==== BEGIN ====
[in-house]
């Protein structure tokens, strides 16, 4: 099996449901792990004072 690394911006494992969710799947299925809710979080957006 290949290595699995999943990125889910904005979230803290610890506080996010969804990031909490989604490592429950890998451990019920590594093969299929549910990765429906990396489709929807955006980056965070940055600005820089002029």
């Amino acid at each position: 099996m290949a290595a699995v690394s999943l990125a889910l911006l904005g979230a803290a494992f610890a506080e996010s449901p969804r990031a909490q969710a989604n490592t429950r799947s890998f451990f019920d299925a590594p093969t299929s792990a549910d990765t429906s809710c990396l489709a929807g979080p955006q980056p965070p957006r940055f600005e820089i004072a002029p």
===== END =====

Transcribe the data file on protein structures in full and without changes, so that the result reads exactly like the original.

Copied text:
[in-house]
């Protein structure tokens, strides 16, 4: 099996449901792990004072 690394911006494992969710799947299925809710979080957006 290949290595699995999943990125889910904005979230803290610890506080996010969804990031909490989604490592429950890998451990019920590594093969299929549910990765429906990396489709929807955006980056965070940055600005820089002029």
């Amino acid at each position: 099996m290949a290595a699995v690394s999943l990125a889910l911006l904005g979230a803290a494992f610890a506080e996010s449901p969804r990031a909490q969710a989604n490592t429950r799947s890998f451990f019920d299925a590594p093969t299929s792990a549910d990765t429906s809710c990396l489709a929807g979080p955006q980056p965070p957006r940055f600005e820089i004072a002029p």